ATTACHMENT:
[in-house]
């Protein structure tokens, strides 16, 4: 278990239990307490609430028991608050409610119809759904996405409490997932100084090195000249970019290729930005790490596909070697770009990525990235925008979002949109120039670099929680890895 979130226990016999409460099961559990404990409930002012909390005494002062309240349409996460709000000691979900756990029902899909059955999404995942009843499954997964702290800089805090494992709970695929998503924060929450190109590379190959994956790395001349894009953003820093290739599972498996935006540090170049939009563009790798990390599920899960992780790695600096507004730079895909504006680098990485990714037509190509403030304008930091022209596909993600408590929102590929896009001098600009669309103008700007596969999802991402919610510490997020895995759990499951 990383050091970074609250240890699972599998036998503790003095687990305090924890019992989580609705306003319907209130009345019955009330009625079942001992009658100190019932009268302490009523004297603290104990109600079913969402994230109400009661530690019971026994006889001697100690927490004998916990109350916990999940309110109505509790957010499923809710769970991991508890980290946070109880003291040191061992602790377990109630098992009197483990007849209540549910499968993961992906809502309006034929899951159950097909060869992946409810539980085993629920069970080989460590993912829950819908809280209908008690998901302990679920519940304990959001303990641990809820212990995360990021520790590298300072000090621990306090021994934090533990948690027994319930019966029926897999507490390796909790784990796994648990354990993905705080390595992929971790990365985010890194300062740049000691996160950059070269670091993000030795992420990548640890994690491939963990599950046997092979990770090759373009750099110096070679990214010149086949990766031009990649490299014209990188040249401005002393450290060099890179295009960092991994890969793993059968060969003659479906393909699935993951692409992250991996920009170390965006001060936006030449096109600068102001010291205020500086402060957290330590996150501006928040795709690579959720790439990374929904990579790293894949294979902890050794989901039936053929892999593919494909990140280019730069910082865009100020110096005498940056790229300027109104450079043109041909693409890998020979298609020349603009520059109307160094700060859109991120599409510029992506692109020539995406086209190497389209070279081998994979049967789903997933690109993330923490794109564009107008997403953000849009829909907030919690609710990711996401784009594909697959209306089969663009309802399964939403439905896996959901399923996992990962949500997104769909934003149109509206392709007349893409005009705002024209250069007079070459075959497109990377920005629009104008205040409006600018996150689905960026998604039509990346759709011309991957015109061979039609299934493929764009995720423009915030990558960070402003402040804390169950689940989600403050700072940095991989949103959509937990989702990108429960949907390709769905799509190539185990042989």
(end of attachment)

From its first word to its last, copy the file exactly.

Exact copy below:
[in-house]
């Protein structure tokens, strides 16, 4: 278990239990307490609430028991608050409610119809759904996405409490997932100084090195000249970019290729930005790490596909070697770009990525990235925008979002949109120039670099929680890895 979130226990016999409460099961559990404990409930002012909390005494002062309240349409996460709000000691979900756990029902899909059955999404995942009843499954997964702290800089805090494992709970695929998503924060929450190109590379190959994956790395001349894009953003820093290739599972498996935006540090170049939009563009790798990390599920899960992780790695600096507004730079895909504006680098990485990714037509190509403030304008930091022209596909993600408590929102590929896009001098600009669309103008700007596969999802991402919610510490997020895995759990499951 990383050091970074609250240890699972599998036998503790003095687990305090924890019992989580609705306003319907209130009345019955009330009625079942001992009658100190019932009268302490009523004297603290104990109600079913969402994230109400009661530690019971026994006889001697100690927490004998916990109350916990999940309110109505509790957010499923809710769970991991508890980290946070109880003291040191061992602790377990109630098992009197483990007849209540549910499968993961992906809502309006034929899951159950097909060869992946409810539980085993629920069970080989460590993912829950819908809280209908008690998901302990679920519940304990959001303990641990809820212990995360990021520790590298300072000090621990306090021994934090533990948690027994319930019966029926897999507490390796909790784990796994648990354990993905705080390595992929971790990365985010890194300062740049000691996160950059070269670091993000030795992420990548640890994690491939963990599950046997092979990770090759373009750099110096070679990214010149086949990766031009990649490299014209990188040249401005002393450290060099890179295009960092991994890969793993059968060969003659479906393909699935993951692409992250991996920009170390965006001060936006030449096109600068102001010291205020500086402060957290330590996150501006928040795709690579959720790439990374929904990579790293894949294979902890050794989901039936053929892999593919494909990140280019730069910082865009100020110096005498940056790229300027109104450079043109041909693409890998020979298609020349603009520059109307160094700060859109991120599409510029992506692109020539995406086209190497389209070279081998994979049967789903997933690109993330923490794109564009107008997403953000849009829909907030919690609710990711996401784009594909697959209306089969663009309802399964939403439905896996959901399923996992990962949500997104769909934003149109509206392709007349893409005009705002024209250069007079070459075959497109990377920005629009104008205040409006600018996150689905960026998604039509990346759709011309991957015109061979039609299934493929764009995720423009915030990558960070402003402040804390169950689940989600403050700072940095991989949103959509937990989702990108429960949907390709769905799509190539185990042989």